Ultimately, each kind of editing can mean different things to different editors. But even when you have the lines between the various types of editing more clearly defined, certain styles of editing can bleed over between types and others cannot. It all depends on timing and the needs of the manuscript or publishing house.
I sat next to a woman on a cross-country flight who read Fifty Shades of Grey from cover to cover with such rapt attention that she didn’t respond to the flight attendant. When we landed, the woman looked confused and not too happy to step back into real life. She collected her things with the glazed, glassy eyes of the fictive spell.
Although editing might seem straightforward, there is a greater difference between traditional editing done for novels and written work than editing for comics than one might think.
The compilation edit is unique to the operations of our teaching press, but coordinating this type of edit has been an invaluable learning experience for me as an editing professional. Editorial work is often more of a flexible art than a task that follows a standard procedure, as there are many ways to work with an author to bring out the best in their work.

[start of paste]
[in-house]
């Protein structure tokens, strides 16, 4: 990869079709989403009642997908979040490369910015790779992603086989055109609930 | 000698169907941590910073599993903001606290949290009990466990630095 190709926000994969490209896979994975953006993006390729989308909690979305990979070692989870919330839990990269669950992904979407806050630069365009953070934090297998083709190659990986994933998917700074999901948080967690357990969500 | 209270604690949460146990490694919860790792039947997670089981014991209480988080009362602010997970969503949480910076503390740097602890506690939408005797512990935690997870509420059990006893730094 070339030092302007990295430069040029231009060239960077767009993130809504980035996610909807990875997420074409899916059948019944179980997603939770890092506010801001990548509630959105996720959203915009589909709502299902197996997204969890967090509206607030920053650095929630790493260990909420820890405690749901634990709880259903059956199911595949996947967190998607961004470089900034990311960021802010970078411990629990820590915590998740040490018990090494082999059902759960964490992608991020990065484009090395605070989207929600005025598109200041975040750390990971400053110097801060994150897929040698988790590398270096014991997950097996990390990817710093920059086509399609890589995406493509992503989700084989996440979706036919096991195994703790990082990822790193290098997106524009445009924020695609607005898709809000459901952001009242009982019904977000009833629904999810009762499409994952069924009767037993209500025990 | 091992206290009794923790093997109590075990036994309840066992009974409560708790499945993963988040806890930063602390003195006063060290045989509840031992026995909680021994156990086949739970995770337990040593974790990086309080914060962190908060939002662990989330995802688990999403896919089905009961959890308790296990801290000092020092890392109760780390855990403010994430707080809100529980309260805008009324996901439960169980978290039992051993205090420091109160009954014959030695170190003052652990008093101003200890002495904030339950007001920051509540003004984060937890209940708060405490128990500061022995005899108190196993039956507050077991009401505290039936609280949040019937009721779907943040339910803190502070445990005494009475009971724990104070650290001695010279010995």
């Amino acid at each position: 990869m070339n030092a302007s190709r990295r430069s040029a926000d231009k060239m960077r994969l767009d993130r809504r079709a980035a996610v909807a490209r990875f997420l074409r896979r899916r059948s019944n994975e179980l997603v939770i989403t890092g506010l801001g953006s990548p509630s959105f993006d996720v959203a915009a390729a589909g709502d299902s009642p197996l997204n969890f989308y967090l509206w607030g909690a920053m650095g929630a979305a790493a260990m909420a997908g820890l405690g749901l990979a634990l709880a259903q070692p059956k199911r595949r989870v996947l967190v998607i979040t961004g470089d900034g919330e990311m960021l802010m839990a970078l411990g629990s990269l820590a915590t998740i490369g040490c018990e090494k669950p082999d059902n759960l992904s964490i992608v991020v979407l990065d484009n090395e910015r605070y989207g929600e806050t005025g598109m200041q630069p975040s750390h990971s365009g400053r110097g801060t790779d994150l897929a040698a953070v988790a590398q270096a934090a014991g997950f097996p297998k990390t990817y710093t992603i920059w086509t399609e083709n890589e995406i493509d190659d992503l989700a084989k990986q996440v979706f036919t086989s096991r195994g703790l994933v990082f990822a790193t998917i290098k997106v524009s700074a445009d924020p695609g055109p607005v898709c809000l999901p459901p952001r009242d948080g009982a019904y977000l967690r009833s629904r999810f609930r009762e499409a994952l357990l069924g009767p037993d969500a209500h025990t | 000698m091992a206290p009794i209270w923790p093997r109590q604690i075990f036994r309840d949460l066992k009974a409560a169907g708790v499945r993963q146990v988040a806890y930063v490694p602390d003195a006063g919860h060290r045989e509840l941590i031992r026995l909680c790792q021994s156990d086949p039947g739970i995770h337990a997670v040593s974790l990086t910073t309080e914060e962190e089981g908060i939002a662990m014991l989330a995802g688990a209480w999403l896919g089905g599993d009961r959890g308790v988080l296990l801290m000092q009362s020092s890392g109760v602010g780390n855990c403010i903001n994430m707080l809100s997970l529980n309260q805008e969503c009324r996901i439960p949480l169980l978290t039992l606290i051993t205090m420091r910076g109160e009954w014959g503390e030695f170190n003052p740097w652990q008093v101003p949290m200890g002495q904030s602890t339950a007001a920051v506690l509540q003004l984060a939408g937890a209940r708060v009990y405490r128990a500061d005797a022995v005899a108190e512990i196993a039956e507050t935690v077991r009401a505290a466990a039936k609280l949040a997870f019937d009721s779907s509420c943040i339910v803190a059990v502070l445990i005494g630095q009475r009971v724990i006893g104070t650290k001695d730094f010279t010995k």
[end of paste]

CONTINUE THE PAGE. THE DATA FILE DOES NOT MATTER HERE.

Developmental editors get to tinker with literary Lego, develop complex relationships with authors, and directly impact the narrative’s creation and final result.
So you’ve written a novel. You’ve done a couple of drafts, and you feel good enough about it to ask a few people to take a look. Choose carefully; you need constructive feedback, not unconditional love. You won’t get it from the person who’s kept all your precious papers since you were four, and you won’t get it from your soul mate. Your trusted readers are business casual: friendly, but there for a reason.
The first read is mostly for characters and story—the who, what, and why. Your trusted readers tell you what was great about the book and what wasn’t so great. They ask for clarification and comment on that thing that happens in chapter four that maybe could happen sooner, or not at all. You grit your teeth, smile, and revise.